LMI Help Center

Side Bending Troubleshooting Guide

We are accustomed to many new builders, and plenty of experienced luthiers, calling us for advice about how to successfully bend their sides. We have developed a tremendous amount of experience which was gained during the development of the LMI Side Bending Machine and by using the machine to bend thousands of sides cut from a huge variety of woods. As always, we are happy to share what we know and help our customers out!

What follows is a troubleshooting guide to help you if you are encountering difficulties. We have another troubleshooting guide if you believe that your LMI Temperature controller (TC) is not operating properly. There are several things worth going over in the TC troubleshooting guide, but what really bears repeating is the importance of proper contact between the thermocouple and the blanket.

These suggestions are specific to our side bender but can be adapted to other methods including bending by hand.

Grain orientation and wood preparation: It is always advantageous to bend wood that is quartersawn, or at the very least, straight-grained. Most of the side wood we sell follows this ideal, but occasionally, luthiers are forced to work with less than desirable grain orientation. It’s possible to bend wood that is somewhat slab sawn, but here, experience is required to navigate the bending process. There is no prescription (for example, to use higher heat or longer bending time) that will help you avoid cracks or warpage when bending problem woods. It’s also important that your wood is properly dried and acclimated to your shop. If wood is in transition between wet and dry (or vice versa), it can exacerbate the potential for failure. All the wood that we sell to our customers is dried with great care (and ample experience) but we still recommend that you work in a humidity-controlled environment and that you allow your newly purchased wood to acclimate for a week or two if you can.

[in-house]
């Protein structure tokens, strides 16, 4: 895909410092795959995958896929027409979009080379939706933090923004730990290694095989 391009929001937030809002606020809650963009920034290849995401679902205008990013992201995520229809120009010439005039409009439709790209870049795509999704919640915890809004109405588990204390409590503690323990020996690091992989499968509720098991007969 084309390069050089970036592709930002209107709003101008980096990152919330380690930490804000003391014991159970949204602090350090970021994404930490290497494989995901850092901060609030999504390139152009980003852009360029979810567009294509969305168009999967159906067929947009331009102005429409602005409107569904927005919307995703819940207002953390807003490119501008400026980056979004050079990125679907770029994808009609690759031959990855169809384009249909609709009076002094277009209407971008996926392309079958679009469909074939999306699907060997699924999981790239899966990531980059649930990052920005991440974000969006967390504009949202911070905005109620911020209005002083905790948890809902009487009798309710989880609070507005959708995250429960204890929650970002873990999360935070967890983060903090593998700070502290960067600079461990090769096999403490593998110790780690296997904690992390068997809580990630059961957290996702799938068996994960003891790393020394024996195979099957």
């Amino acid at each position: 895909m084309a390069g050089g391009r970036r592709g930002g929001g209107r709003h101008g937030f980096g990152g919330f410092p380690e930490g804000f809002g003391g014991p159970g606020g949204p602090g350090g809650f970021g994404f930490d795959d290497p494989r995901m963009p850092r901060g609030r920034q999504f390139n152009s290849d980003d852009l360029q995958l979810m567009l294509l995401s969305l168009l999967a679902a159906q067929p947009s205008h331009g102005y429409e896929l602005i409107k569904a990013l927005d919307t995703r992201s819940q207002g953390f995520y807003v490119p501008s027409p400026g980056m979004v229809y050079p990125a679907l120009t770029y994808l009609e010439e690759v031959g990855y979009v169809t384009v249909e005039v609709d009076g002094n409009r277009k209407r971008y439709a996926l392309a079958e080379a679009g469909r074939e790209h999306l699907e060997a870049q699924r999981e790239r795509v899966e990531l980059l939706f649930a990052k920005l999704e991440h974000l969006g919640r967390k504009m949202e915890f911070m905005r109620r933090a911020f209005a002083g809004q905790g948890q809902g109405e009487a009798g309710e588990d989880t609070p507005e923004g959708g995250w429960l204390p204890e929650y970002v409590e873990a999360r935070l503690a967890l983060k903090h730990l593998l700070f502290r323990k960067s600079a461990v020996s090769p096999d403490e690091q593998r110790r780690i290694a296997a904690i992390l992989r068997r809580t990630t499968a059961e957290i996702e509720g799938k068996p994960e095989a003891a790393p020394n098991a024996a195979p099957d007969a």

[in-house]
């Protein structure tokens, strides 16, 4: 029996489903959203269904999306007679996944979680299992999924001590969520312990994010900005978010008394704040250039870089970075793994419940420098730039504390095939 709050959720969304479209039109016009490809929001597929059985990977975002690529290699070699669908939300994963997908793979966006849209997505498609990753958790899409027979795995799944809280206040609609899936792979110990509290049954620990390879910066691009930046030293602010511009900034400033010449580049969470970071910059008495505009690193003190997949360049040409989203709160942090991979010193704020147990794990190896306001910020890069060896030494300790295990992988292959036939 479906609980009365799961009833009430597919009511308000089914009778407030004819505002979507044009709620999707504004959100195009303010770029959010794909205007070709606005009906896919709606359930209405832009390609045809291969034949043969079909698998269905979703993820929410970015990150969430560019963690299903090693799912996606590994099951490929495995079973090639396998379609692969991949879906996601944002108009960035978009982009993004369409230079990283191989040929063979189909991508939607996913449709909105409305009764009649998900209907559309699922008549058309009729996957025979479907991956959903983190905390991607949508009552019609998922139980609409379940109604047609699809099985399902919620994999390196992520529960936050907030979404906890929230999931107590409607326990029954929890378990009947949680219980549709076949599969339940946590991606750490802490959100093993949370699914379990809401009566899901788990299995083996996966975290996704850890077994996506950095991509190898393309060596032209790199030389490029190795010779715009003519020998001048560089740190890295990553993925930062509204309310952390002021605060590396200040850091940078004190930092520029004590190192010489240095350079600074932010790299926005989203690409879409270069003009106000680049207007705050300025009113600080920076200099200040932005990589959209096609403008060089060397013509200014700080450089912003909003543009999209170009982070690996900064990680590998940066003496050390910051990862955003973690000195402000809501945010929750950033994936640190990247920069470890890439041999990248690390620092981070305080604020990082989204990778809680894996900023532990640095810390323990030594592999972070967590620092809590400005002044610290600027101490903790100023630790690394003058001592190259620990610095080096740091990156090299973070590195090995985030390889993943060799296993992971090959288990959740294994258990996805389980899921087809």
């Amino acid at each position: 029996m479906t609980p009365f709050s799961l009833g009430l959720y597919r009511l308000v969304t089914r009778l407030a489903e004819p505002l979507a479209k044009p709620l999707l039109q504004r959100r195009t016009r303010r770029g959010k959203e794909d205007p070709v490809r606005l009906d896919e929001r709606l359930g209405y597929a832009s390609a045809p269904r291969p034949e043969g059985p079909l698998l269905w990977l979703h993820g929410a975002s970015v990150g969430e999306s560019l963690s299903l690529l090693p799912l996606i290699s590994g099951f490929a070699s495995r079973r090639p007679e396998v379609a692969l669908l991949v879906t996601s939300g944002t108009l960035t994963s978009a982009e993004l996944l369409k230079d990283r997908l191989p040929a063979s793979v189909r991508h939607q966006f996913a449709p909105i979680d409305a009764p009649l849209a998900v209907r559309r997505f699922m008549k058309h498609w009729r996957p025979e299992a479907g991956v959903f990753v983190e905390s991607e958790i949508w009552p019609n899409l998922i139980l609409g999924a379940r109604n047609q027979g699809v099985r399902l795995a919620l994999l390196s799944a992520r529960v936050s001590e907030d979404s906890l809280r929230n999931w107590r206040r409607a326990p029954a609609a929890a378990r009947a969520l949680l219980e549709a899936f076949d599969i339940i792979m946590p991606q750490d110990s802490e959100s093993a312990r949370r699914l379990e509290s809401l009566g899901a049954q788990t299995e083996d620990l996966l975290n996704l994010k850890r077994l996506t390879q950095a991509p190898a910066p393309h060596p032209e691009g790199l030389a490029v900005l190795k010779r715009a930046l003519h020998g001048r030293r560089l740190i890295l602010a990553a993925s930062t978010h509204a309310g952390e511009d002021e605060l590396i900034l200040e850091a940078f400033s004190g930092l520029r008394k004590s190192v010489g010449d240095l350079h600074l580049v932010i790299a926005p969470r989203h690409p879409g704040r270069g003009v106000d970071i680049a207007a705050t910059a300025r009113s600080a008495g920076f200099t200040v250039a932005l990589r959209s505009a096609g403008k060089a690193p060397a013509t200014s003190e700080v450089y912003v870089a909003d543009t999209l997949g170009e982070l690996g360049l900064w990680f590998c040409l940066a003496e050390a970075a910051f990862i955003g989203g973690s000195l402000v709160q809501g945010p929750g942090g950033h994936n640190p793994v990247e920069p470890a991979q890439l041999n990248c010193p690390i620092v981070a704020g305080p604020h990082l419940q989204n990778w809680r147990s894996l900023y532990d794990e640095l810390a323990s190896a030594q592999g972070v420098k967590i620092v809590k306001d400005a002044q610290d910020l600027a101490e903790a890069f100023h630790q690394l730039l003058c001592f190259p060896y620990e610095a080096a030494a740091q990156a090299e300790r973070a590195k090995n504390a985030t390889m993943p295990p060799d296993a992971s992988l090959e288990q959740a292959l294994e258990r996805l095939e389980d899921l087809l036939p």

Thickness: Make sure that your wood is thinned properly. We usually start at .090’ and will reduce to .080’ for especially brittle woods. Woods prone to buckle or wrinkle (the Mahoganies and figured woods) should be left at .090” as you may have to sand out some problem areas after bending. Also important is that your wood is sanded evenly, within .010’ at the most. LMI can thickness sand your sides (also your back and top) if you prefer!

Speed: If you bend too quickly you might inadvertently force your wood to crack before the heat allows it to ‘give’. If you go too slowly, the wood can become too dried out and this will cause cracking. We normally bend a side in around 5 minutes, but the time can vary. The point that must be emphasized is that there is no perfect bending time to recommend. Your success relies almost entirely on sensing the wood beginning to give and flex as the bender’s heat loosens the ‘glue’ that binds the wood’s cells together (lignin). This is one of the key advantages of using the LMI Side Bender. It has far greater touch-sensitivity than other methods.

Temperature: Temperature recommendations vary between 250 and 375 degrees, but here again, there is no strict recommendation. Of course, if you are bending at high heat, you will need to move more quickly. With a lower heat, you should move somewhat slower. Lately, this has been the favored method used by the folks in our shop (slower bending / lower heat).

Water: In furniture making and boat building, water and steam are used to get wood to bend. This method works with softer woods and thicker woods. In lutherie, where we are bending thin veneers of hardwood, it is best to avoid soaking in water. We do not recommend soaking wood prior to bending, though it’s true that a handful of luthiers have success with this method. We never use water in this way. All we do is spray the wood lightly with a spray bottle before wrapping it with foil. This can help the heat ‘get in to’ the wood’s cells and can help prevent scorching. It is important to use distilled water to help prevent discoloration. Some builders, most notably the Taylor factory, bend their sides completely dry!